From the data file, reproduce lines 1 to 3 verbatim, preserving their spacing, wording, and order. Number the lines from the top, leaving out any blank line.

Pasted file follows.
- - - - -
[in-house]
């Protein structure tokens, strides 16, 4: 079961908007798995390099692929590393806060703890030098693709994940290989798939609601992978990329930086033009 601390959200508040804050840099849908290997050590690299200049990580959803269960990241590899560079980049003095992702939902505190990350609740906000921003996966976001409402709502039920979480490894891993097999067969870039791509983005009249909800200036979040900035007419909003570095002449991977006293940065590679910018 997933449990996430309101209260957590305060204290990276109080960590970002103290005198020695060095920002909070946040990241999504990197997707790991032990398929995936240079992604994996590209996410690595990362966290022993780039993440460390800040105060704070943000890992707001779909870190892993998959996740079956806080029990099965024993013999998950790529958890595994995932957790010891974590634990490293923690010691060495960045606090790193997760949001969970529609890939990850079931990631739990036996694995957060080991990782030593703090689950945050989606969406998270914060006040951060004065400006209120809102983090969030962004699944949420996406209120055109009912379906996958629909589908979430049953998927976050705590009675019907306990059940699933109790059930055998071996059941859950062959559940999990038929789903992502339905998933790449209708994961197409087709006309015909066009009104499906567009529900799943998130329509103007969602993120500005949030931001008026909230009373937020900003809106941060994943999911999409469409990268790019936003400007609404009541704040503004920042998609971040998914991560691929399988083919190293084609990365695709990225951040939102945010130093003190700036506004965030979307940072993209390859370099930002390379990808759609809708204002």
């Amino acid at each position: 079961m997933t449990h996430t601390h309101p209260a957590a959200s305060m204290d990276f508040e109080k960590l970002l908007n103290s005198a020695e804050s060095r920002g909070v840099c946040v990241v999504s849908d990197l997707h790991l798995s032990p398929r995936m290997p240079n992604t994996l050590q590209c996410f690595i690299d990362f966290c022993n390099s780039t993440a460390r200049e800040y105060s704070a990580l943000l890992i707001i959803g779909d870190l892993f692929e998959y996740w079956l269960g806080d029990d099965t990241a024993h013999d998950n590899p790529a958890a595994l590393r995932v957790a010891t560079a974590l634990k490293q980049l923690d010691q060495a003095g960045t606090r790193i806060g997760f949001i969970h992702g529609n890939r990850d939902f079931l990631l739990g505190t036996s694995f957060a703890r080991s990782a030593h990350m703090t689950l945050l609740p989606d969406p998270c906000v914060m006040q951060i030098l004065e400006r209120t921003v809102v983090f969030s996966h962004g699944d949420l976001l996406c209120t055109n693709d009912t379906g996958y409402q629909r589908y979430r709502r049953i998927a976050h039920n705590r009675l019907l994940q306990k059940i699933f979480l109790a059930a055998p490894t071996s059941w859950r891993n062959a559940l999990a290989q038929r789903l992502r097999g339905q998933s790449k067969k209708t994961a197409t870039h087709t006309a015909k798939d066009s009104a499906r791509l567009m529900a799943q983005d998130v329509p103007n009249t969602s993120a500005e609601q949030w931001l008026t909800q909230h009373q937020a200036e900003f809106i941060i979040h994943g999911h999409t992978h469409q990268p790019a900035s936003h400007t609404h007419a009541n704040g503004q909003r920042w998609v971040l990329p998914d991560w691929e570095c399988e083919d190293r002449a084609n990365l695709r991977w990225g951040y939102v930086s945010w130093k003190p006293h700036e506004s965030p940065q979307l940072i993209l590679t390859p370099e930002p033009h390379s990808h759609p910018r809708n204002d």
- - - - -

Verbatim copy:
[in-house]
């Protein structure tokens, strides 16, 4: 079961908007798995390099692929590393806060703890030098693709994940290989798939609601992978990329930086033009 601390959200508040804050840099849908290997050590690299200049990580959803269960990241590899560079980049003095992702939902505190990350609740906000921003996966976001409402709502039920979480490894891993097999067969870039791509983005009249909800200036979040900035007419909003570095002449991977006293940065590679910018 997933449990996430309101209260957590305060204290990276109080960590970002103290005198020695060095920002909070946040990241999504990197997707790991032990398929995936240079992604994996590209996410690595990362966290022993780039993440460390800040105060704070943000890992707001779909870190892993998959996740079956806080029990099965024993013999998950790529958890595994995932957790010891974590634990490293923690010691060495960045606090790193997760949001969970529609890939990850079931990631739990036996694995957060080991990782030593703090689950945050989606969406998270914060006040951060004065400006209120809102983090969030962004699944949420996406209120055109009912379906996958629909589908979430049953998927976050705590009675019907306990059940699933109790059930055998071996059941859950062959559940999990038929789903992502339905998933790449209708994961197409087709006309015909066009009104499906567009529900799943998130329509103007969602993120500005949030931001008026909230009373937020900003809106941060994943999911999409469409990268790019936003400007609404009541704040503004920042998609971040998914991560691929399988083919190293084609990365695709990225951040939102945010130093003190700036506004965030979307940072993209390859370099930002390379990808759609809708204002």
């Amino acid at each position: 079961m997933t449990h996430t601390h309101p209260a957590a959200s305060m204290d990276f508040e109080k960590l970002l908007n103290s005198a020695e804050s060095r920002g909070v840099c946040v990241v999504s849908d990197l997707h790991l798995s032990p398929r995936m290997p240079n992604t994996l050590q590209c996410f690595i690299d990362f966290c022993n390099s780039t993440a460390r200049e800040y105060s704070a990580l943000l890992i707001i959803g779909d870190l892993f692929e998959y996740w079956l269960g806080d029990d099965t990241a024993h013999d998950n590899p790529a958890a595994l590393r995932v957790a010891t560079a974590l634990k490293q980049l923690d010691q060495a003095g960045t606090r790193i806060g997760f949001i969970h992702g529609n890939r990850d939902f079931l990631l739990g505190t036996s694995f957060a703890r080991s990782a030593h990350m703090t689950l945050l609740p989606d969406p998270c906000v914060m006040q951060i030098l004065e400006r209120t921003v809102v983090f969030s996966h962004g699944d949420l976001l996406c209120t055109n693709d009912t379906g996958y409402q629909r589908y979430r709502r049953i998927a976050h039920n705590r009675l019907l994940q306990k059940i699933f979480l109790a059930a055998p490894t071996s059941w859950r891993n062959a559940l999990a290989q038929r789903l992502r097999g339905q998933s790449k067969k209708t994961a197409t870039h087709t006309a015909k798939d066009s009104a499906r791509l567009m529900a799943q983005d998130v329509p103007n009249t969602s993120a500005e609601q949030w931001l008026t909800q909230h009373q937020a200036e900003f809106i941060i979040h994943g999911h999409t992978h469409q990268p790019a900035s936003h400007t609404h007419a009541n704040g503004q909003r920042w998609v971040l990329p998914d991560w691929e570095c399988e083919d190293r002449a084609n990365l695709r991977w990225g951040y939102v930086s945010w130093k003190p006293h700036e506004s965030p940065q979307l940072i993209l590679t390859p370099e930002p033009h390379s990808h759609p910018r809708n204002d």